Problem is, the way low back pain is treated is literally the exact definition of crazy. In 25 years, I have seen patients who came to me with low back issues that spanned 5, 10, 20 years plus. What I saw was a person that was treated the same way for all that time by countless providers; our healthcare’s best (MD, DC, PT, DO, etc.). For those of you who have been through low back rehabilitation with me, you know that a big part of your long-term success is understanding why. Why did your disk herniate? Not that an MRI showed the cause of your pain as a herniated disk, but rather where in your history did the long term process of your disk breaking down start? What have you been doing long before the pain started that started the cascade of breakdown that led you to the eventual pain? Remember the no brain no pain saying, well you can’t feel the gradual degradation of the low back structures, but you can feel pain when the proverbial straw breaks it. The problem here is that we base good health as the absence of pain, when in reality pain will come and go but the underlying dysfunction continues to spiral out of control.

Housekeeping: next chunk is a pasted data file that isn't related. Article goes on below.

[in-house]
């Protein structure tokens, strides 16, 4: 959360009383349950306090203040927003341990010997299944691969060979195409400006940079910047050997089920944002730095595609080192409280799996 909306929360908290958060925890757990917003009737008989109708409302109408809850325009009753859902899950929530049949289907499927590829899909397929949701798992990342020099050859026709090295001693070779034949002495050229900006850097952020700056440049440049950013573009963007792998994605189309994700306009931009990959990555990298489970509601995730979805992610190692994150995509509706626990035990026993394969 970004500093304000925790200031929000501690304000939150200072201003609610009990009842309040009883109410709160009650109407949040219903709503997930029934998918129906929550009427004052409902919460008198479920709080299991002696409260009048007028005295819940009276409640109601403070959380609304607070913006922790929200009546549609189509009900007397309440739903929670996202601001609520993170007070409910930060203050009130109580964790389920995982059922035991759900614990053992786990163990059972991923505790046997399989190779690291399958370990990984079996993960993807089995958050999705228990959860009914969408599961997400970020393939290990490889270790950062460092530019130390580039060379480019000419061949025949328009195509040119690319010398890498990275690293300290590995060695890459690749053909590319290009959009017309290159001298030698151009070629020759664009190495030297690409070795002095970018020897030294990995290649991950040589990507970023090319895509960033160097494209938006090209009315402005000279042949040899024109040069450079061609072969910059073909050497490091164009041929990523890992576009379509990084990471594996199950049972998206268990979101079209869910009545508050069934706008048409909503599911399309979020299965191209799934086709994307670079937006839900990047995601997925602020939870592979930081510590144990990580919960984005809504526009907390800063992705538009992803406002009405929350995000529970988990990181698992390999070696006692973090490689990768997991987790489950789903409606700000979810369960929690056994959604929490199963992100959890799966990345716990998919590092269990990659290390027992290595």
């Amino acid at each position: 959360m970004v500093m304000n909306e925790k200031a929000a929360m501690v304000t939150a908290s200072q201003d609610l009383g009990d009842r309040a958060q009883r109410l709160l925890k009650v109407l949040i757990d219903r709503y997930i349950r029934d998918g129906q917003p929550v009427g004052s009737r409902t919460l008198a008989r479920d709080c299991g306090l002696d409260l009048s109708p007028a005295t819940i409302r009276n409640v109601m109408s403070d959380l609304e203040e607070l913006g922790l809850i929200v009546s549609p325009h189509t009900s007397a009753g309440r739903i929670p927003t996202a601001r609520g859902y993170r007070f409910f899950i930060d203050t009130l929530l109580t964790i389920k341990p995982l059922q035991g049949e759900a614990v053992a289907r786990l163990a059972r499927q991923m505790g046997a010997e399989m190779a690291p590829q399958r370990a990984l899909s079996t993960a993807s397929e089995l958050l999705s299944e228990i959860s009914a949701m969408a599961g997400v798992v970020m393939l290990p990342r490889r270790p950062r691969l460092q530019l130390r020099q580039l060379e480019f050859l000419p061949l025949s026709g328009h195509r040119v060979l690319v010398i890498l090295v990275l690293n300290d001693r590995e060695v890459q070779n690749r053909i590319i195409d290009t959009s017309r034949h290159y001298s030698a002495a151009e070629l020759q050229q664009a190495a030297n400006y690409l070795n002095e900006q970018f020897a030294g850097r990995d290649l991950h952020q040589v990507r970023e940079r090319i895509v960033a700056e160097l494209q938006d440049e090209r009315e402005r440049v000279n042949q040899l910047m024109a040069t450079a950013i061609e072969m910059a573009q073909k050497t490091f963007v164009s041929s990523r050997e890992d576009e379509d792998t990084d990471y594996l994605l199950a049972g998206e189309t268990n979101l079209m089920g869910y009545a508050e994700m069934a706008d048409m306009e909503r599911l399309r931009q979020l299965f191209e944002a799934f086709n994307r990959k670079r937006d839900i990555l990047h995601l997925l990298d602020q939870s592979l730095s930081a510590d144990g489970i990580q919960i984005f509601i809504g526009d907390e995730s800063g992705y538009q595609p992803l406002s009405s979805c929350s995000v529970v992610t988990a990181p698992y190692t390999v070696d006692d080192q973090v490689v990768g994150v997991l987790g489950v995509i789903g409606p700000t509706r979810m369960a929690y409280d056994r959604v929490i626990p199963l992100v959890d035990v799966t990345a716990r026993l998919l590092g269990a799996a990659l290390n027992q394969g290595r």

What this all means is that the way low back pain is treated needs to be radically overhauled and made more consistent across all professions and its individual providers.
People ask me all the time, who should I see for my low back? MD, DC, DO, PT? I say it really does not matter what those initials mean unless we are talking pathology and possible surgery, then it’s the MD.